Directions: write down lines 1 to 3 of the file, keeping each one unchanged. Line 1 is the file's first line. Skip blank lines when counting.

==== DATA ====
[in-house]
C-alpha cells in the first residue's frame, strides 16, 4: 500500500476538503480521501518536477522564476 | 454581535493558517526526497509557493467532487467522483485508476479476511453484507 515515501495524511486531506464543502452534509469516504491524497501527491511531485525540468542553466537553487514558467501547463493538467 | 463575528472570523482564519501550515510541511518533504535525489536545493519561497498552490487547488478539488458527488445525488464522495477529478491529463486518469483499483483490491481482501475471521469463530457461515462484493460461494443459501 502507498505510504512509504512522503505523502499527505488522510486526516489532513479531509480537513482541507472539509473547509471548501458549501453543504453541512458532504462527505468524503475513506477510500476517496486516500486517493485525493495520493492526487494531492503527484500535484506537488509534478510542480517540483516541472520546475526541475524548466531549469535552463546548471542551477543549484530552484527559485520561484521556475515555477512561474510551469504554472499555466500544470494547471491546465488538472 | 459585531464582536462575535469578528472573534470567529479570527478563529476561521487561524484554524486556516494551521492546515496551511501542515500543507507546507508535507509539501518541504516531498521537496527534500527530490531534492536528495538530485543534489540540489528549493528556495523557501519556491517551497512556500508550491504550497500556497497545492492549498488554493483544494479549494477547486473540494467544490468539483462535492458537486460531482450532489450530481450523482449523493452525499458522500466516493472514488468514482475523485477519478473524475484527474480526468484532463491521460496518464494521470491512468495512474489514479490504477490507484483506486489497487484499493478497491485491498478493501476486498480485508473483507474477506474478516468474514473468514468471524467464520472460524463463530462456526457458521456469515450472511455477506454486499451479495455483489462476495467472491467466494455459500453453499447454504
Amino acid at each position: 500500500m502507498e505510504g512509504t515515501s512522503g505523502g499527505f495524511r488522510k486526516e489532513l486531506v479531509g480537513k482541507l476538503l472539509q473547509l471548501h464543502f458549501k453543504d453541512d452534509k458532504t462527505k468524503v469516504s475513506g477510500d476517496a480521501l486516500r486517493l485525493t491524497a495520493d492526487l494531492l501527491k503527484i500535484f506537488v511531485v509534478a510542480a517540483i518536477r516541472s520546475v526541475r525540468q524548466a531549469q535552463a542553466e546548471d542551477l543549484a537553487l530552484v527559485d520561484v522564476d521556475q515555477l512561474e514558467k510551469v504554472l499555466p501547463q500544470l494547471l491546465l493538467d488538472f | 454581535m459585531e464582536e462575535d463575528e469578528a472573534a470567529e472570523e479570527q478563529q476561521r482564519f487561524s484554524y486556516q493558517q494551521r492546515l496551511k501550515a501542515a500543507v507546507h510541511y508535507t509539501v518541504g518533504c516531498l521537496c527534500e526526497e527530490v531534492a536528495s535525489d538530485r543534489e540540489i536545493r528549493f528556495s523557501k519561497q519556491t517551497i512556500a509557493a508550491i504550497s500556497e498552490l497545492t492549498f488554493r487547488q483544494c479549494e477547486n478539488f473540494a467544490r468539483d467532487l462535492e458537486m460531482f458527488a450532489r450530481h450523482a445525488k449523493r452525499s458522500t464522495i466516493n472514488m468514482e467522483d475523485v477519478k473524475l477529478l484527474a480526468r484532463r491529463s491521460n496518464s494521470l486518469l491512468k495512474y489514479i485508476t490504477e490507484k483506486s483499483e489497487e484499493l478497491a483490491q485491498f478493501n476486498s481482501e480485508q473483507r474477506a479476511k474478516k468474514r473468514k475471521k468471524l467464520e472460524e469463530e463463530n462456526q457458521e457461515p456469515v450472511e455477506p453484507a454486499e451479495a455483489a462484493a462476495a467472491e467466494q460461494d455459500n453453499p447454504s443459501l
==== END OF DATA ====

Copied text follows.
[in-house]
C-alpha cells in the first residue's frame, strides 16, 4: 500500500476538503480521501518536477522564476 | 454581535493558517526526497509557493467532487467522483485508476479476511453484507 515515501495524511486531506464543502452534509469516504491524497501527491511531485525540468542553466537553487514558467501547463493538467 | 463575528472570523482564519501550515510541511518533504535525489536545493519561497498552490487547488478539488458527488445525488464522495477529478491529463486518469483499483483490491481482501475471521469463530457461515462484493460461494443459501 502507498505510504512509504512522503505523502499527505488522510486526516489532513479531509480537513482541507472539509473547509471548501458549501453543504453541512458532504462527505468524503475513506477510500476517496486516500486517493485525493495520493492526487494531492503527484500535484506537488509534478510542480517540483516541472520546475526541475524548466531549469535552463546548471542551477543549484530552484527559485520561484521556475515555477512561474510551469504554472499555466500544470494547471491546465488538472 | 459585531464582536462575535469578528472573534470567529479570527478563529476561521487561524484554524486556516494551521492546515496551511501542515500543507507546507508535507509539501518541504516531498521537496527534500527530490531534492536528495538530485543534489540540489528549493528556495523557501519556491517551497512556500508550491504550497500556497497545492492549498488554493483544494479549494477547486473540494467544490468539483462535492458537486460531482450532489450530481450523482449523493452525499458522500466516493472514488468514482475523485477519478473524475484527474480526468484532463491521460496518464494521470491512468495512474489514479490504477490507484483506486489497487484499493478497491485491498478493501476486498480485508473483507474477506474478516468474514473468514468471524467464520472460524463463530462456526457458521456469515450472511455477506454486499451479495455483489462476495467472491467466494455459500453453499447454504
Amino acid at each position: 500500500m502507498e505510504g512509504t515515501s512522503g505523502g499527505f495524511r488522510k486526516e489532513l486531506v479531509g480537513k482541507l476538503l472539509q473547509l471548501h464543502f458549501k453543504d453541512d452534509k458532504t462527505k468524503v469516504s475513506g477510500d476517496a480521501l486516500r486517493l485525493t491524497a495520493d492526487l494531492l501527491k503527484i500535484f506537488v511531485v509534478a510542480a517540483i518536477r516541472s520546475v526541475r525540468q524548466a531549469q535552463a542553466e546548471d542551477l543549484a537553487l530552484v527559485d520561484v522564476d521556475q515555477l512561474e514558467k510551469v504554472l499555466p501547463q500544470l494547471l491546465l493538467d488538472f | 454581535m459585531e464582536e462575535d463575528e469578528a472573534a470567529e472570523e479570527q478563529q476561521r482564519f487561524s484554524y486556516q493558517q494551521r492546515l496551511k501550515a501542515a500543507v507546507h510541511y508535507t509539501v518541504g518533504c516531498l521537496c527534500e526526497e527530490v531534492a536528495s535525489d538530485r543534489e540540489i536545493r528549493f528556495s523557501k519561497q519556491t517551497i512556500a509557493a508550491i504550497s500556497e498552490l497545492t492549498f488554493r487547488q483544494c479549494e477547486n478539488f473540494a467544490r468539483d467532487l462535492e458537486m460531482f458527488a450532489r450530481h450523482a445525488k449523493r452525499s458522500t464522495i466516493n472514488m468514482e467522483d475523485v477519478k473524475l477529478l484527474a480526468r484532463r491529463s491521460n496518464s494521470l486518469l491512468k495512474y489514479i485508476t490504477e490507484k483506486s483499483e489497487e484499493l478497491a483490491q485491498f478493501n476486498s481482501e480485508q473483507r474477506a479476511k474478516k468474514r473468514k475471521k468471524l467464520e472460524e469463530e463463530n462456526q457458521e457461515p456469515v450472511e455477506p453484507a454486499e451479495a455483489a462484493a462476495a467472491e467466494q460461494d455459500n453453499p447454504s443459501l